The containment of the Fatimid danger was not achieved by military and political means alone, though these were essential and in a large measure successful.

In the madrasa (religious college) Sunni Islam created a new and crucial weapon in the struggle for religious unity. In these great colleges, spreading all over the East, the scholars and theologians of the Sunna devised and taught the orthodox answer to the Ismaili intellectual challenge. (10)

But the worst problems of all were at home in Egypt. Factional strife between the Sudani and Turkish battalions of the army caused chaos in the country. The Turkish troops, taking advantage of the situation, despoiled the palace, emptied the treasury and destroyed the library. Economic upheavals culminated in a series of disastrous famines, which, according to the chroniclers, reduced the people to a minimum standard of living. Finally in 1073, according to the summons of Imam Mustansirbillah, an able soldier, Badr al-Jamali, established a regime which restored order and some measure of prosperity in Egypt. Jamali was succeeded by his son, al-Afdal.

The Caliph Mustansirbillah died in 1094 after naming his eldest son Nizar, as His successor. But the wazir al-Afdal hastily set the youngest of the late caliph’s seven sons on the throne with the title of al-Mustali. He thought a youth of eighteen more amenable to management than a mature man. Most of the non-Egyptian Ismailis, especially those in Iran, did not accept this substitute and rejected the leadership of the remaining Fatimid Caliphs and became the Nizari Ismailis. On the death of the last strong Fatimid Caliph, Al-Amir (1101-1130), the Ismailis of Arabia and the Indian Ocean coasts rejected them, also becoming the Tayibis, now represented chiefly by the Indian merchant community of the Bohraas. The divergence between the Ismaili religion and state was now complete. The Fatimid Empire had been established to fulfill a religious ideal and had been sustained by the religious zeal of its supporters. Thus, without the support of its religious following, the empire collapsed. Al-Afdal had, in effect, renounced the claims of the Fatimid Caliphate to the universal leadership of Islam. The petty remnants of the Fatimid state were brought to a final end by the Sunni Saladin in 1171 A.D.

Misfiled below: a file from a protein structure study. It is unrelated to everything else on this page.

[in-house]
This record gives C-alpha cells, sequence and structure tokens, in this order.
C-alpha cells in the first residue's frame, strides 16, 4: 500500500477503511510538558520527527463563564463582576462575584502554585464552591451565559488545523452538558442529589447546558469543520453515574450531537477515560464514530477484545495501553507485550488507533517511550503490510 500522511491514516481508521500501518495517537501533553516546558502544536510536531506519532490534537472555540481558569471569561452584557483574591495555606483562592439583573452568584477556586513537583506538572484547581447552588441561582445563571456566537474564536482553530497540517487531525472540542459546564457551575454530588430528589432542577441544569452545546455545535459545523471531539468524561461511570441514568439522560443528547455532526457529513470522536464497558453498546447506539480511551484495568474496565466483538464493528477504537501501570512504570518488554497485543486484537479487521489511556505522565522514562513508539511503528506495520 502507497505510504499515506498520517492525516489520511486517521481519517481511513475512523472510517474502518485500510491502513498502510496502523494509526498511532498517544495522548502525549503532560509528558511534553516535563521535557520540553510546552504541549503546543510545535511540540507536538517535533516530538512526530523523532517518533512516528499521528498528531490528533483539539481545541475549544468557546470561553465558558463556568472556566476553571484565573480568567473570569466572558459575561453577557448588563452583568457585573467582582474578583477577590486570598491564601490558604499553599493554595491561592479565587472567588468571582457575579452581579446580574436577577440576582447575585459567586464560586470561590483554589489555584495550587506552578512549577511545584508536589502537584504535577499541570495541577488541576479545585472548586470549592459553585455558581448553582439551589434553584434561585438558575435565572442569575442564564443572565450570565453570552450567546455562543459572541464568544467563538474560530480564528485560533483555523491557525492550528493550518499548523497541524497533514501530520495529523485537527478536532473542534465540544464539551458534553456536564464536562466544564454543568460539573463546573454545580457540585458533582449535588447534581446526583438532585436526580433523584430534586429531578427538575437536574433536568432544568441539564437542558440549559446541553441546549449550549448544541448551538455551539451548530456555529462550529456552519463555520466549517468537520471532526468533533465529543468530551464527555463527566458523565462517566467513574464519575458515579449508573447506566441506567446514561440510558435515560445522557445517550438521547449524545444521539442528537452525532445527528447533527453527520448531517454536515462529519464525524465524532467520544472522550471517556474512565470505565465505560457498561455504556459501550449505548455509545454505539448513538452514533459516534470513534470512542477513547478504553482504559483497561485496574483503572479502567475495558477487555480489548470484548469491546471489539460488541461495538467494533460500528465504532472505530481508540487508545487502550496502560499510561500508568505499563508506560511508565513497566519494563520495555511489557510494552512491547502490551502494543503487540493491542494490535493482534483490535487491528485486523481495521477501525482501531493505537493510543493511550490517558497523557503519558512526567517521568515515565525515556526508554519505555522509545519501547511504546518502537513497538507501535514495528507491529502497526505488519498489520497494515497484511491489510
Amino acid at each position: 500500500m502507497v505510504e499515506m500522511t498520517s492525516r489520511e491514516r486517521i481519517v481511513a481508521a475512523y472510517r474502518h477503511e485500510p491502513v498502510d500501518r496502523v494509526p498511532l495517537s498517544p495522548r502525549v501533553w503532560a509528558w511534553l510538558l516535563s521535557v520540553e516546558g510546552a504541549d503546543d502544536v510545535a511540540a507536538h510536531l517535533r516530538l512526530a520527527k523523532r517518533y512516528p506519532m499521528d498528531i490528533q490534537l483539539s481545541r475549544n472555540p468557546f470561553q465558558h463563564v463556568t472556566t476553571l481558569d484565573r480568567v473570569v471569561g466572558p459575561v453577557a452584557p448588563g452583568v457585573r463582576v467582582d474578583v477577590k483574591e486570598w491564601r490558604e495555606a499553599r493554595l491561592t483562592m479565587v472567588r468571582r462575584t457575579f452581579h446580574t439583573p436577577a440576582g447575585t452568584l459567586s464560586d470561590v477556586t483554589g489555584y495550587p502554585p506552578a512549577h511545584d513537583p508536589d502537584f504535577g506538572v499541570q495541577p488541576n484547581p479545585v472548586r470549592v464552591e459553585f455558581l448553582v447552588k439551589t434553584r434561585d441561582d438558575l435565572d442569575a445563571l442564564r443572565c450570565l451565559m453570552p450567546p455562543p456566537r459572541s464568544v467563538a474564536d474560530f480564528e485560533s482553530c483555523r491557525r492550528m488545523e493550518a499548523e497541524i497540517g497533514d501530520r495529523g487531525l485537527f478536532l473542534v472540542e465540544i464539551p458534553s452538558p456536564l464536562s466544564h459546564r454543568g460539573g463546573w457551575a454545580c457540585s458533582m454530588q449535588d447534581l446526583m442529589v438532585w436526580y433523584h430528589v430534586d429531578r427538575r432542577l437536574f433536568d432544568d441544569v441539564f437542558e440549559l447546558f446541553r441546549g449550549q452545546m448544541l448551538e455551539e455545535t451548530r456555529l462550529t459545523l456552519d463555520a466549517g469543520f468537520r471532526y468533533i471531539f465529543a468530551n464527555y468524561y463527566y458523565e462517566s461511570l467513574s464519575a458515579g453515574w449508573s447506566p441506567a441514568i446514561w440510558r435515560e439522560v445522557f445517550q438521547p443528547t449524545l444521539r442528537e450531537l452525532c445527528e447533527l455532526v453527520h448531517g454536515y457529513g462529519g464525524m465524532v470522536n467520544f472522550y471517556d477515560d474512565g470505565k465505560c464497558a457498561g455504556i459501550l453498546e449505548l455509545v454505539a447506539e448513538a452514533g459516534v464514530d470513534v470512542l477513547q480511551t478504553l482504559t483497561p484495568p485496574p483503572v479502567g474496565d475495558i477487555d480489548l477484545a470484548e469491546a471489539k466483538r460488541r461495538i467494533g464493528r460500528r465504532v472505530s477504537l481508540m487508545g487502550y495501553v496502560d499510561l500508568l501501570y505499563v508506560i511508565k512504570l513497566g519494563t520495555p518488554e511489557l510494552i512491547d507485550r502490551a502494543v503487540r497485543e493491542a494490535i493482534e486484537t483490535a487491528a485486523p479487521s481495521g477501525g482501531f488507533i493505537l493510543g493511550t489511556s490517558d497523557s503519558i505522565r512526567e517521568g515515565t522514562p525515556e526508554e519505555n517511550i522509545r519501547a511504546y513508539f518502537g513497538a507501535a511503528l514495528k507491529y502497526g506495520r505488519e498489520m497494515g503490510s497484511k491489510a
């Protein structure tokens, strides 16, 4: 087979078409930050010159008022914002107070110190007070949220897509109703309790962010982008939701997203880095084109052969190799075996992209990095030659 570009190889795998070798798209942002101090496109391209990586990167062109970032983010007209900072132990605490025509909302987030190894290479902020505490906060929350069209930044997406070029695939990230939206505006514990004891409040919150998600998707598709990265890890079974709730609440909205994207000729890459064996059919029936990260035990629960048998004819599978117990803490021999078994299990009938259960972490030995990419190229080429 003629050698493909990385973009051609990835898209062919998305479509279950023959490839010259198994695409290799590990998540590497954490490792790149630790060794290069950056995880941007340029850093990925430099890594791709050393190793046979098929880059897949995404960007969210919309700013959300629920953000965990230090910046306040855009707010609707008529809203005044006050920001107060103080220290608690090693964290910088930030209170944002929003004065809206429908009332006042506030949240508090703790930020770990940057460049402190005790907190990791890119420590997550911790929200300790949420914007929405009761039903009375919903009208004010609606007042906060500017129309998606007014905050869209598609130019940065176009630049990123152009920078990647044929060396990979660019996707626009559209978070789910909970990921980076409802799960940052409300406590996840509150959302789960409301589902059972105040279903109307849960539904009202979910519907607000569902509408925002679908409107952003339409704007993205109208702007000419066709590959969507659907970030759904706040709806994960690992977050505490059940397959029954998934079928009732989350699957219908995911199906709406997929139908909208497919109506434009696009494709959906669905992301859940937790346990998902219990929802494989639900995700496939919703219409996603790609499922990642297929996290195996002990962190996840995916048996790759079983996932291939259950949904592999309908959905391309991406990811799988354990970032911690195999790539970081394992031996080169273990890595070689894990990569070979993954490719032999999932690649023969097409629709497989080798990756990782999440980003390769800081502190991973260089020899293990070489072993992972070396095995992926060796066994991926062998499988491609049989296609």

FOOTNOTES

1. Bernard Lewis, “An interpretation of Fatimid History”
2. Bernard Lewis, p.9
3. Zawahir Noorally, “The Fatimid Ismaili Imams and the founding of Cairo”, Ismaili Mirror, Feb 1975, p.5
4. Bernard Lewis, p.10